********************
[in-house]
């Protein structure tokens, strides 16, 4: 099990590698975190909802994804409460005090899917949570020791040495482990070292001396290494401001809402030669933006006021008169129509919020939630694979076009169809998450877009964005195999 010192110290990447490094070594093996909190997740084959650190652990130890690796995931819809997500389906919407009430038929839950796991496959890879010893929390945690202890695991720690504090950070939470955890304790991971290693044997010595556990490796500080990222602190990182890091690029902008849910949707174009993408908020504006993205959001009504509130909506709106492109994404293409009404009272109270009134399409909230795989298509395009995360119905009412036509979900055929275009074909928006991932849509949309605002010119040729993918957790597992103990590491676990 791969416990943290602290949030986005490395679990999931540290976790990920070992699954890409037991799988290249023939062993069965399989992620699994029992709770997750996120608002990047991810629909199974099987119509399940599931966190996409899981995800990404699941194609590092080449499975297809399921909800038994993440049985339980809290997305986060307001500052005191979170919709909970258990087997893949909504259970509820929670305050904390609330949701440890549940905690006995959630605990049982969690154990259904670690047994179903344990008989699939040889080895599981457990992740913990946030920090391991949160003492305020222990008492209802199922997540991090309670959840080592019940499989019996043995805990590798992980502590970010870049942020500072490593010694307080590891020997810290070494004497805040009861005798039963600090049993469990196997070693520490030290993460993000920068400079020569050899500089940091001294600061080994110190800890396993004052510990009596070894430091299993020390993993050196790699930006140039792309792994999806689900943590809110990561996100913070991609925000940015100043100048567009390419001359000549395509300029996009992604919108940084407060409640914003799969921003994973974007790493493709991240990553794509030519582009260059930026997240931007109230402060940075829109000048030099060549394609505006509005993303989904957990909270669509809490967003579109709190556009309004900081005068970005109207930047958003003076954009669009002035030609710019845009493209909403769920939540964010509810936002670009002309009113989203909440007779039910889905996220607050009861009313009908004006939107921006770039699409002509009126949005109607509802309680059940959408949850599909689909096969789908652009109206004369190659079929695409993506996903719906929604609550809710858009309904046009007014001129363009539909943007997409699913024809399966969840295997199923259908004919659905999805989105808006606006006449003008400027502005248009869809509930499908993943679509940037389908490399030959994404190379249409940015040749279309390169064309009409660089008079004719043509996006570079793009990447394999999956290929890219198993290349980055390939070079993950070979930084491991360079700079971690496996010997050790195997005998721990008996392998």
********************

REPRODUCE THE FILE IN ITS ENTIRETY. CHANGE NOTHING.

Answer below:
[in-house]
């Protein structure tokens, strides 16, 4: 099990590698975190909802994804409460005090899917949570020791040495482990070292001396290494401001809402030669933006006021008169129509919020939630694979076009169809998450877009964005195999 010192110290990447490094070594093996909190997740084959650190652990130890690796995931819809997500389906919407009430038929839950796991496959890879010893929390945690202890695991720690504090950070939470955890304790991971290693044997010595556990490796500080990222602190990182890091690029902008849910949707174009993408908020504006993205959001009504509130909506709106492109994404293409009404009272109270009134399409909230795989298509395009995360119905009412036509979900055929275009074909928006991932849509949309605002010119040729993918957790597992103990590491676990 791969416990943290602290949030986005490395679990999931540290976790990920070992699954890409037991799988290249023939062993069965399989992620699994029992709770997750996120608002990047991810629909199974099987119509399940599931966190996409899981995800990404699941194609590092080449499975297809399921909800038994993440049985339980809290997305986060307001500052005191979170919709909970258990087997893949909504259970509820929670305050904390609330949701440890549940905690006995959630605990049982969690154990259904670690047994179903344990008989699939040889080895599981457990992740913990946030920090391991949160003492305020222990008492209802199922997540991090309670959840080592019940499989019996043995805990590798992980502590970010870049942020500072490593010694307080590891020997810290070494004497805040009861005798039963600090049993469990196997070693520490030290993460993000920068400079020569050899500089940091001294600061080994110190800890396993004052510990009596070894430091299993020390993993050196790699930006140039792309792994999806689900943590809110990561996100913070991609925000940015100043100048567009390419001359000549395509300029996009992604919108940084407060409640914003799969921003994973974007790493493709991240990553794509030519582009260059930026997240931007109230402060940075829109000048030099060549394609505006509005993303989904957990909270669509809490967003579109709190556009309004900081005068970005109207930047958003003076954009669009002035030609710019845009493209909403769920939540964010509810936002670009002309009113989203909440007779039910889905996220607050009861009313009908004006939107921006770039699409002509009126949005109607509802309680059940959408949850599909689909096969789908652009109206004369190659079929695409993506996903719906929604609550809710858009309904046009007014001129363009539909943007997409699913024809399966969840295997199923259908004919659905999805989105808006606006006449003008400027502005248009869809509930499908993943679509940037389908490399030959994404190379249409940015040749279309390169064309009409660089008079004719043509996006570079793009990447394999999956290929890219198993290349980055390939070079993950070979930084491991360079700079971690496996010997050790195997005998721990008996392998």